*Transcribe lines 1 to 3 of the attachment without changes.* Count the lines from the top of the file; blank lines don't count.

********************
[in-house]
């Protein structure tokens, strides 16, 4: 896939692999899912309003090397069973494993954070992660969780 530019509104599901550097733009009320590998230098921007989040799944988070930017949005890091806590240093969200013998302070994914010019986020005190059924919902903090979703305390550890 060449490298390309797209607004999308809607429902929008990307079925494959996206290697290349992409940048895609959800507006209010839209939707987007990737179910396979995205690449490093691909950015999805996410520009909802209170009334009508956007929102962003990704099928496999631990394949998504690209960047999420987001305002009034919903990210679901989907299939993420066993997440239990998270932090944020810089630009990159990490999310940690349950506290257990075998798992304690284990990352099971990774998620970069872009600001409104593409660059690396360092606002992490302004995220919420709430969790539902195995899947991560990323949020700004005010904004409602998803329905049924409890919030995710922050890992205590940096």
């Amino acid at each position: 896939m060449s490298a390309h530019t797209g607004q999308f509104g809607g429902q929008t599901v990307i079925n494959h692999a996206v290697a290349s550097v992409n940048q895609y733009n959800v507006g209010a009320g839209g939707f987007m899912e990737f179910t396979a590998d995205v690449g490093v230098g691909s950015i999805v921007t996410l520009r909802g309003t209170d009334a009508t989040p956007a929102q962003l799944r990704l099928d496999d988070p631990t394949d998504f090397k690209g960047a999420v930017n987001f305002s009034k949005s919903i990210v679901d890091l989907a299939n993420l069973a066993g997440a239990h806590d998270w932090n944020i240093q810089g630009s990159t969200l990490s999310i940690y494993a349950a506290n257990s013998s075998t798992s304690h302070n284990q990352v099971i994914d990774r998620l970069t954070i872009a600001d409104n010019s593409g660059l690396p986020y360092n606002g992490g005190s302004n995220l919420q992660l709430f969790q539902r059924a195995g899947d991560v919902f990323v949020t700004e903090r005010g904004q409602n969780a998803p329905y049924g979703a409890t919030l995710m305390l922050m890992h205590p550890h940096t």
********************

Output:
[in-house]
């Protein structure tokens, strides 16, 4: 896939692999899912309003090397069973494993954070992660969780 530019509104599901550097733009009320590998230098921007989040799944988070930017949005890091806590240093969200013998302070994914010019986020005190059924919902903090979703305390550890 060449490298390309797209607004999308809607429902929008990307079925494959996206290697290349992409940048895609959800507006209010839209939707987007990737179910396979995205690449490093691909950015999805996410520009909802209170009334009508956007929102962003990704099928496999631990394949998504690209960047999420987001305002009034919903990210679901989907299939993420066993997440239990998270932090944020810089630009990159990490999310940690349950506290257990075998798992304690284990990352099971990774998620970069872009600001409104593409660059690396360092606002992490302004995220919420709430969790539902195995899947991560990323949020700004005010904004409602998803329905049924409890919030995710922050890992205590940096």
């Amino acid at each position: 896939m060449s490298a390309h530019t797209g607004q999308f509104g809607g429902q929008t599901v990307i079925n494959h692999a996206v290697a290349s550097v992409n940048q895609y733009n959800v507006g209010a009320g839209g939707f987007m899912e990737f179910t396979a590998d995205v690449g490093v230098g691909s950015i999805v921007t996410l520009r909802g309003t209170d009334a009508t989040p956007a929102q962003l799944r990704l099928d496999d988070p631990t394949d998504f090397k690209g960047a999420v930017n987001f305002s009034k949005s919903i990210v679901d890091l989907a299939n993420l069973a066993g997440a239990h806590d998270w932090n944020i240093q810089g630009s990159t969200l990490s999310i940690y494993a349950a506290n257990s013998s075998t798992s304690h302070n284990q990352v099971i994914d990774r998620l970069t954070i872009a600001d409104n010019s593409g660059l690396p986020y360092n606002g992490g005190s302004n995220l919420q992660l709430f969790q539902r059924a195995g899947d991560v919902f990323v949020t700004e903090r005010g904004q409602n969780a998803p329905y049924g979703a409890t919030l995710m305390l922050m890992h205590p550890h940096t």